Saturday, July 27, 2013

Keturah and Lord Death by Martine Leavitt

The first thing you should know about this book is that it's bittersweet. So if you like your endings perfectly happy, consider yourself warned.

The first time I read Keturah and Lord Death, it had me so completely captivated that I brought it with me to a family Christmas and locked myself in the washroom just so I could finish it. And then, after I finished it, I sat on the floor for twenty minutes trying to compose myself before I came out again. Which might make you think that you don’t want to read this book - except trust me, you do. Because the very next day, I read it again. And I’ve read it half a dozen times since. These are the reasons why I love it so:

1) Keturah, our main girl, is a storyteller who loves the people around her so much she’ll play a dangerous game with Death himself to save them.
2) The romance is unconventional and oh. so. swoony.
3) The prose is lyrical and lovely.
4) The musings on death (and, inevitably, life) are breathtaking. For example:

In fall, she knew it was Death who sweetened the apples. He made her see the sun in a blue sky and hear the trees in a spring wind. He made her see how much she loved her friends, for all their trouble, and how much her grandmother loved her, and oh, he made her love the breath in her lungs.

Ugh. Best book ever. You should read it.


Thursday, July 18, 2013

Eleanor & Park Fan Art

Kristen and I both read Eleanor & Park by Rainbow Rowell recently.

A brief synopsis:

It's 1986. Eleanor moves to a new neighbourhood and new high school. She does not fit in. She meets Park, who loves music and comic books. She sits down next to him on the school bus one day and he makes the non-committal, but totally endearing gesture of lending Eleanor a comic book. And that's all I'll say for now. OK, I'll also say that it's a beautiful love story. (Kristen and I will be posting a chat about the book soon!)

One thing I really I loved about this book was the vivid imagery that it called to mind: Eleanor's bright, red, curly hair, Park in his concert t-shirts, and Eleanor's mismatched outfits from the 80s.

Other fans have been similarly inspired by these images, and taken things one step further. They've created beautiful fan art. 

Here is a sampling:
by Simini Blocker (
by Andiree (
by Irena Freitas (

by Simini Blocker (

Monday, July 8, 2013

Lola and the Boy Next Door - a review


A Brief Synopsis

Once upon a time Lola was in love with the boy next door. A boy who liked solving equations and making contraptions and building automatons. A boy who burned her just before he moved away. Which sucked. And now that Lola’s over him (and dating a sexy, older, musician) the boy next door moves back.

And suddenly Lola's not sure that she was ever over him to begin with.

The Review

“It’s easy to talk about things we hate, but sometimes it’s hard to explain exactly why we like something.”

Oh, how true this is. I find it so much easier to review a book that I absolutely loathed, but talking about one I loved? I often resort to things like, “ZOMG. It’s amazing! You have to read it!” Which is not exactly helpful.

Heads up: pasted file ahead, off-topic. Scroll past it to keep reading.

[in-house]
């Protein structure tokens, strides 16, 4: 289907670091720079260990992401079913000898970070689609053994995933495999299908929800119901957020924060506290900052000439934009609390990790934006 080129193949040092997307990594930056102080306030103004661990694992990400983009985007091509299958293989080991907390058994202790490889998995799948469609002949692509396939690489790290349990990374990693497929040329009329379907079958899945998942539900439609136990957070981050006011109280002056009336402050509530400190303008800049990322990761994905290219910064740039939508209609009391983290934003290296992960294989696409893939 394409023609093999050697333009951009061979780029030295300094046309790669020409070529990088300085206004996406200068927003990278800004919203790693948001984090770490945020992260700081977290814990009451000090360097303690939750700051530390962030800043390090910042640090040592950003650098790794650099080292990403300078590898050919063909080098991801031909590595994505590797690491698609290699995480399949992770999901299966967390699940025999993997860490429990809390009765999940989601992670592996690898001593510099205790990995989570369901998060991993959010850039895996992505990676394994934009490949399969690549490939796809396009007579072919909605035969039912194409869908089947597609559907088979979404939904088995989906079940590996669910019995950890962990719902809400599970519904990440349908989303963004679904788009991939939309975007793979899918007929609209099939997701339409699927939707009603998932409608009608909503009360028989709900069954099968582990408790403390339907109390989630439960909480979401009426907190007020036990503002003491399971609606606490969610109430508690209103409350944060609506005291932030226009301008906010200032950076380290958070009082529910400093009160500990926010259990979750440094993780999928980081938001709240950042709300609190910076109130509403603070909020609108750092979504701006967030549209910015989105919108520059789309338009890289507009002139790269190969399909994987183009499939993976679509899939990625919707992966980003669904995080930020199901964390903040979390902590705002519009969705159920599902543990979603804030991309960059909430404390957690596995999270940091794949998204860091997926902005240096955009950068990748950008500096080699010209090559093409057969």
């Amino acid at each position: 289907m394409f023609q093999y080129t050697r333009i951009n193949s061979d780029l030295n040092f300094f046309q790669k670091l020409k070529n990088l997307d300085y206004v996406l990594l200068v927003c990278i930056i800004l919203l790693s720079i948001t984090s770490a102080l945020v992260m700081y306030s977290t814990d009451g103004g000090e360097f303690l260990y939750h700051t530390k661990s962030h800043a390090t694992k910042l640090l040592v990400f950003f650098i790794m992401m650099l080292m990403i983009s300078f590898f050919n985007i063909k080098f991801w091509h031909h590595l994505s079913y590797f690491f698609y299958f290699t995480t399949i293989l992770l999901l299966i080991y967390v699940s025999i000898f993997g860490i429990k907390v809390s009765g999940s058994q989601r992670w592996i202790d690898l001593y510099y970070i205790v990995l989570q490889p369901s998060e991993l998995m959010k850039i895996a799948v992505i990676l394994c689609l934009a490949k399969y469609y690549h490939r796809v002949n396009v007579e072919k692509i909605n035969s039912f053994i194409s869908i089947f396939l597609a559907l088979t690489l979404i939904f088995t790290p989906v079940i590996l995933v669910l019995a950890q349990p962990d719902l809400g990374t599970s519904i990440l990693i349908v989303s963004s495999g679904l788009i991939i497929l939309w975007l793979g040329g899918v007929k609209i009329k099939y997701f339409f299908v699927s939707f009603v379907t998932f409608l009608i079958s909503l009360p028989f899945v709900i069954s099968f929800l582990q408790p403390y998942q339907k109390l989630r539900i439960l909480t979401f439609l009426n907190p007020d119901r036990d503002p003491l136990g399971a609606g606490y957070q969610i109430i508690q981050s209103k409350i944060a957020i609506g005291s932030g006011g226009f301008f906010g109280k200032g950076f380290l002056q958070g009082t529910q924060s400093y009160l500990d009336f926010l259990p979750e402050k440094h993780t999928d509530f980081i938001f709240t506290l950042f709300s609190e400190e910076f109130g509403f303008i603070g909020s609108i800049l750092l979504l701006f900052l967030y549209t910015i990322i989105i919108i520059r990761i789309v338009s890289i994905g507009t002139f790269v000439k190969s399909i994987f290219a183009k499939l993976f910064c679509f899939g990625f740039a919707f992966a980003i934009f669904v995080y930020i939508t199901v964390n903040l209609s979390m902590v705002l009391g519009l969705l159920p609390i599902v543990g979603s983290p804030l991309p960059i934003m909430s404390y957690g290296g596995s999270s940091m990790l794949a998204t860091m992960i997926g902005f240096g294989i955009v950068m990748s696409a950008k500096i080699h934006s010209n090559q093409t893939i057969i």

So, here I am, telling you that I loved Lola and the Boy Next Door by Stephanie Perkins. And here is my attempt to explain why:

First of all: family dynamics. Lola has two dads (trust me, you will fall in love with them), and her aunt is her birth mother - a woman who often makes unwise or unhealthy decisions, then needs bailing out. Lola struggles with her origins, often trying to hide or deny her birth mother’s lifestyle, and wants nothing to do with her. But while her reactions are realistic and understandable, the story never demonizes her birth mother or her choices - which is a hard thing to pull off.

I also loved the way Lola presents herself to the world. She has an eye for fashion and a resolution to never wear the same outfit twice, which means her persona is always changing. You might even say that Lola herself “performs” her identity - through both her costumes, and through her tendency to lie or omit the truth. As a result, the question of “Who is Lola really?” comes up a lot throughout the book, and the questions that her choices bring up are important ones. Questions like: Is who we are how we perform ourselves? Are we the clothes we wear, or the things we say? What about the colour of our skin, or the gender we were assigned? Or are we something else entirely? I was perusing goodreads reviews of this book before reading it, and some people really didn’t like Lola because she has a tendency to lie and has extreme fashion choices. But these things give Lola power – something teenage girls have very little of.

Most of all, I loved this book because it was raw and true, in the sense that love is often complicated and messy and you’re not always the person you want to be, and you don’t always make the decisions you should. I usually avoid love triangles at all costs, but this one is done really well. It’s realistic in that it shows how much love triangles can really suck, and how much there is to learn from them. Lola’s choices make for a realistic, messy story (or maybe it’s just that I could relate to them), and this is why I loved her.

While the book is a companion book to Anna and the French Kiss, you certainly don’t have to read that one first – although, if you don’t, be warned: there are mild spoilers in this one. Characters from Stephanie Perkins' first book make appearances. (And if you haven’t read Anna and the French Kiss, what are you waiting for?! Seriously. It’s so swoony and good.)



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